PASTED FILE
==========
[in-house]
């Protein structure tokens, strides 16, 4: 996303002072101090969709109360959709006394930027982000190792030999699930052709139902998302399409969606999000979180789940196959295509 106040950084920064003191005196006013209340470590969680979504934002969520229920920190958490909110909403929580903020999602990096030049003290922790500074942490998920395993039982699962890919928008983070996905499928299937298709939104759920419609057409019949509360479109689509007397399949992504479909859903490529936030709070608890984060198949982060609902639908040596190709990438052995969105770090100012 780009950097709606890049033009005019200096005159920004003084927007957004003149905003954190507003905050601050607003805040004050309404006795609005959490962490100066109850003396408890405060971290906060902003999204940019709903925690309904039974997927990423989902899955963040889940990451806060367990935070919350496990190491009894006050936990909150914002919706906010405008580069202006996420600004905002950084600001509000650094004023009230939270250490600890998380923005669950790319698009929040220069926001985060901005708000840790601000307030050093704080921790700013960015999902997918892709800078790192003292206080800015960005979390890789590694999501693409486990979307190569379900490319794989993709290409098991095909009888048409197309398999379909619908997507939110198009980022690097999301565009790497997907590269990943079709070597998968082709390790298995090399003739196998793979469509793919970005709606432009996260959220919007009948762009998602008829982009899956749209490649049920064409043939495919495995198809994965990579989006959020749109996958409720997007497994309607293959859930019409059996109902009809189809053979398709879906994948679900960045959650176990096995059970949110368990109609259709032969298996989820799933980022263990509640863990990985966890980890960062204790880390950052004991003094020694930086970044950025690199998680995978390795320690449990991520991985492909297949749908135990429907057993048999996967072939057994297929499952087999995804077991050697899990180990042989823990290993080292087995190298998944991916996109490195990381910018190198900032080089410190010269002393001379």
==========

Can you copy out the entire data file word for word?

[in-house]
């Protein structure tokens, strides 16, 4: 996303002072101090969709109360959709006394930027982000190792030999699930052709139902998302399409969606999000979180789940196959295509 106040950084920064003191005196006013209340470590969680979504934002969520229920920190958490909110909403929580903020999602990096030049003290922790500074942490998920395993039982699962890919928008983070996905499928299937298709939104759920419609057409019949509360479109689509007397399949992504479909859903490529936030709070608890984060198949982060609902639908040596190709990438052995969105770090100012 780009950097709606890049033009005019200096005159920004003084927007957004003149905003954190507003905050601050607003805040004050309404006795609005959490962490100066109850003396408890405060971290906060902003999204940019709903925690309904039974997927990423989902899955963040889940990451806060367990935070919350496990190491009894006050936990909150914002919706906010405008580069202006996420600004905002950084600001509000650094004023009230939270250490600890998380923005669950790319698009929040220069926001985060901005708000840790601000307030050093704080921790700013960015999902997918892709800078790192003292206080800015960005979390890789590694999501693409486990979307190569379900490319794989993709290409098991095909009888048409197309398999379909619908997507939110198009980022690097999301565009790497997907590269990943079709070597998968082709390790298995090399003739196998793979469509793919970005709606432009996260959220919007009948762009998602008829982009899956749209490649049920064409043939495919495995198809994965990579989006959020749109996958409720997007497994309607293959859930019409059996109902009809189809053979398709879906994948679900960045959650176990096995059970949110368990109609259709032969298996989820799933980022263990509640863990990985966890980890960062204790880390950052004991003094020694930086970044950025690199998680995978390795320690449990991520991985492909297949749908135990429907057993048999996967072939057994297929499952087999995804077991050697899990180990042989823990290993080292087995190298998944991916996109490195990381910018190198900032080089410190010269002393001379």